These positions can be from a broad range, i.e., between 1 and . Since the genomic sequences are similar, the position of the current match is likely to be close to the position of the previous match increased by the number of symbols encoded in the meantime. Thus, before encoding the position pos we estimate its value expected_pos and encode only the difference relative_pos = expected_pospos. The expected_pos is calculated by increasing the recently encoded pos by: (i) the length of the last match, (ii) the number of literals encoded since the last match, (iii) the number of symbols encoded as the second-level matches seen from the recent first-level match. Then, the estimation is classified as: perfect (relative_pos = 0), good, (), poor (other values). Finally, the estimation type is encoded without a context and the necessary number of bytes (0, 1, or 4) of relative_pos are encoded with context being the estimation type and number of encoded byte. (Please note that various decisions on boundaries between, e.g., classes of estimations, length of matches, are based on preliminary experiments on parts of the input data and the exact influence of these decisions on the overall compression ratio is not presented.)

Lengths of the first-level matches

Each length is classified as: short (not longer than 28 symbols), long (of length between 28 and 216 + 28 symbols), very long (longer than 216 + 28 symbols). Then, the length type is encoded (without a context). Finally, the necessary number of bytes (1, 2, or 4) of the length are encoded with context being the length type and the number of encoded byte.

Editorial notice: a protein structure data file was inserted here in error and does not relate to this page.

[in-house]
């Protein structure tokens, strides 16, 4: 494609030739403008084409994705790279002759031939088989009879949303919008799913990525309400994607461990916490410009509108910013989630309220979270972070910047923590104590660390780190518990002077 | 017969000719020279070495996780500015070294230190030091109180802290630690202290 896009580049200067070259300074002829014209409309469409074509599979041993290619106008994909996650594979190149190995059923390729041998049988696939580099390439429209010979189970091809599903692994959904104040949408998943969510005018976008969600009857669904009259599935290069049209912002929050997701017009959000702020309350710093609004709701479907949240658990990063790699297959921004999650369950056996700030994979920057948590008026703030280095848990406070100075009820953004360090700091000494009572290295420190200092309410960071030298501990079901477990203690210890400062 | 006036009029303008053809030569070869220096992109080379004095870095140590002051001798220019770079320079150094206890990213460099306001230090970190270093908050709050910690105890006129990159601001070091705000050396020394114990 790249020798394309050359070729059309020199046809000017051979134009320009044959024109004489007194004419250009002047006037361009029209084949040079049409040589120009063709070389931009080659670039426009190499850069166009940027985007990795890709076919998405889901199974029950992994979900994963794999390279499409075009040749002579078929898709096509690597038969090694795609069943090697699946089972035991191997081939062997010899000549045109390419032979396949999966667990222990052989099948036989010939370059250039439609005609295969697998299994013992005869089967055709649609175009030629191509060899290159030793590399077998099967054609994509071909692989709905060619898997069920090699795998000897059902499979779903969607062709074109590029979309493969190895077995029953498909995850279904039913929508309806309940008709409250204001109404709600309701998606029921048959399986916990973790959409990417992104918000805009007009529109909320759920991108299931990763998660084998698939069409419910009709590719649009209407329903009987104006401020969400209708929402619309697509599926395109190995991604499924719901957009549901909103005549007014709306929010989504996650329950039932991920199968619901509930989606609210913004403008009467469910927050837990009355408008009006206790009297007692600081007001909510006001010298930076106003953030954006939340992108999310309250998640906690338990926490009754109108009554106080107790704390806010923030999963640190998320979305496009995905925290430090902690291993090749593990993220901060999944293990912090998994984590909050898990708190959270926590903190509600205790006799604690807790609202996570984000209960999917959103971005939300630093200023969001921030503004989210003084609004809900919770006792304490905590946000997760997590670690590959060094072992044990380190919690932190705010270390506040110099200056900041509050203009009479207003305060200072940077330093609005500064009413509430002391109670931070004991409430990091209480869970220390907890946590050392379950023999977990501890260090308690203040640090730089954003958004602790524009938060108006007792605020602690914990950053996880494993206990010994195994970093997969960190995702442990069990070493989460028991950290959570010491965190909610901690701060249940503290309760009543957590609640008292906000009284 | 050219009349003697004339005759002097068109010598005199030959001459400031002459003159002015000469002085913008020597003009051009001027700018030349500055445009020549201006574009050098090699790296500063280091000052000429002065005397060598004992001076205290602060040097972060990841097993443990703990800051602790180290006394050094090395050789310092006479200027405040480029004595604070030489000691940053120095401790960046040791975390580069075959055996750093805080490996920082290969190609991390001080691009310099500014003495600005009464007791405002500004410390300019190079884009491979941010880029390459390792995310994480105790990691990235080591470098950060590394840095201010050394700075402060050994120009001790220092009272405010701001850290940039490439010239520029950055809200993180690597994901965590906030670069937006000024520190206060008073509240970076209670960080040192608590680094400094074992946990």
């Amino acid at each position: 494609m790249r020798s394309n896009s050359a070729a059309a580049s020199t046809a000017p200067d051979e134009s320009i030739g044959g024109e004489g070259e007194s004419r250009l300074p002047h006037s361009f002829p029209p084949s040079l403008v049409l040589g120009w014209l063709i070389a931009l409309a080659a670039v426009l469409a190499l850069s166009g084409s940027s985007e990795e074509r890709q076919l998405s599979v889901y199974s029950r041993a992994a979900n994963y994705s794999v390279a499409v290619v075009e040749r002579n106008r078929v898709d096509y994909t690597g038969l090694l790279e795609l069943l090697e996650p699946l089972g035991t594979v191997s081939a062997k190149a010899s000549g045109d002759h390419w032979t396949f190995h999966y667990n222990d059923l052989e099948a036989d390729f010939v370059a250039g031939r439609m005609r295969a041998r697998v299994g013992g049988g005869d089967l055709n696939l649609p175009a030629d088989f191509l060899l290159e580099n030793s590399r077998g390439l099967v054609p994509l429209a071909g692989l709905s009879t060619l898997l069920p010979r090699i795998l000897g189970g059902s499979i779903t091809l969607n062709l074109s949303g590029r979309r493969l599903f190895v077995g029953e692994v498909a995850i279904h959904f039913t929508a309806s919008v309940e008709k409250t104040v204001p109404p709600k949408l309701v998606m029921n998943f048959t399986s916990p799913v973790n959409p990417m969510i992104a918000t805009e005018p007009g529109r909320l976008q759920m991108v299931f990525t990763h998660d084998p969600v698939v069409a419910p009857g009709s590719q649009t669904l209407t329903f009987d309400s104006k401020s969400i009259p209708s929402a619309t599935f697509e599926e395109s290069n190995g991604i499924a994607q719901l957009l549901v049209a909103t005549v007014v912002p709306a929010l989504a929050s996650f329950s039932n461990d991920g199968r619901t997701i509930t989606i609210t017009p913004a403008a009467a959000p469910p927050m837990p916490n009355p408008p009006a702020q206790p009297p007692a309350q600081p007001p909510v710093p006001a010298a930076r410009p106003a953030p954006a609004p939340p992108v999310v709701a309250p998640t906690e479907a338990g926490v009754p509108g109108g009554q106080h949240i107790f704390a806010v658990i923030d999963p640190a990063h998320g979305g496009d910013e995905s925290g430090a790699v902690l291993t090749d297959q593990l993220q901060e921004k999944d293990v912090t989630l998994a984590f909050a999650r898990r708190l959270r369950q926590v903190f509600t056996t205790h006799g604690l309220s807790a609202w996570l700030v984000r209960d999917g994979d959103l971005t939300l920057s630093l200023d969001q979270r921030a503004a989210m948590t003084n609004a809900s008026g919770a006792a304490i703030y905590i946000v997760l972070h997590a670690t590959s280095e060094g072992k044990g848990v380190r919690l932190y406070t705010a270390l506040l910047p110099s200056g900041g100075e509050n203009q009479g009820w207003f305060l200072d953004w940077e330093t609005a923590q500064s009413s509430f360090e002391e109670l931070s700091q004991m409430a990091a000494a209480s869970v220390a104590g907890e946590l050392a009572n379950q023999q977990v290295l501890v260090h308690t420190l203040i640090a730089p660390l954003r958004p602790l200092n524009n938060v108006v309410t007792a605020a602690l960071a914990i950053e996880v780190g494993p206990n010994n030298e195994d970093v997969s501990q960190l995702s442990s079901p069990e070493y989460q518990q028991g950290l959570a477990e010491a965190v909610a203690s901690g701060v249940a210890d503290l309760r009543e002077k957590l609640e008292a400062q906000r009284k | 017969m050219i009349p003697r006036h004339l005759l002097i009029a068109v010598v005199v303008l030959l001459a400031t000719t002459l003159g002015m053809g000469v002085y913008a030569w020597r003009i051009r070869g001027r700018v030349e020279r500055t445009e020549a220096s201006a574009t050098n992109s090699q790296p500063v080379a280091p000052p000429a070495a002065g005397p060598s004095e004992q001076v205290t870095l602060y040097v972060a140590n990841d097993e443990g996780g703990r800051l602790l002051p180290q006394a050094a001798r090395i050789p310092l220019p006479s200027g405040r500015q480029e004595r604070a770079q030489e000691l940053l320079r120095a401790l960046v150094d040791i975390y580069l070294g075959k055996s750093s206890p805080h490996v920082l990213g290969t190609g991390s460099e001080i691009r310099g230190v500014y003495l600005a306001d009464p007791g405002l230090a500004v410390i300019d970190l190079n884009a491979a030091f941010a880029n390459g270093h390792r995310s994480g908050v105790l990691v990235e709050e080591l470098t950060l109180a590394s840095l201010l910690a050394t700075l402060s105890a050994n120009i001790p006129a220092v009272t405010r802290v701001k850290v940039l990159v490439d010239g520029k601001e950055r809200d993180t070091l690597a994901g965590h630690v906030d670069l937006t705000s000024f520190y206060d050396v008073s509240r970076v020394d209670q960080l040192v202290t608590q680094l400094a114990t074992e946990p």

Sequence ids of the second-level matches

The value id is split into two integers: (prefix) and (suffix). The prefix is encoded without a context. The context of the suffix is the prefix.

Positions of the second-level matches

Similarly like the positions of the first-level matches, these values can be from a broad range. Thus, instead of encoding them as they are, we estimate the position and encode only the difference. Let us assume the current sequence is Lk. We need some auxiliary array A[1..k] to make the estimations possible. Now we will discuss how A is maintained when processing Lk Then, we will show how it is used to estimate the positions of the second-level matches.

Let us assume that the we have a match in the sequence Lu. After encoding it we store in A[u] the pair , where pA is the match position in Lu and sA is the number of symbols of Sk processed before the current match.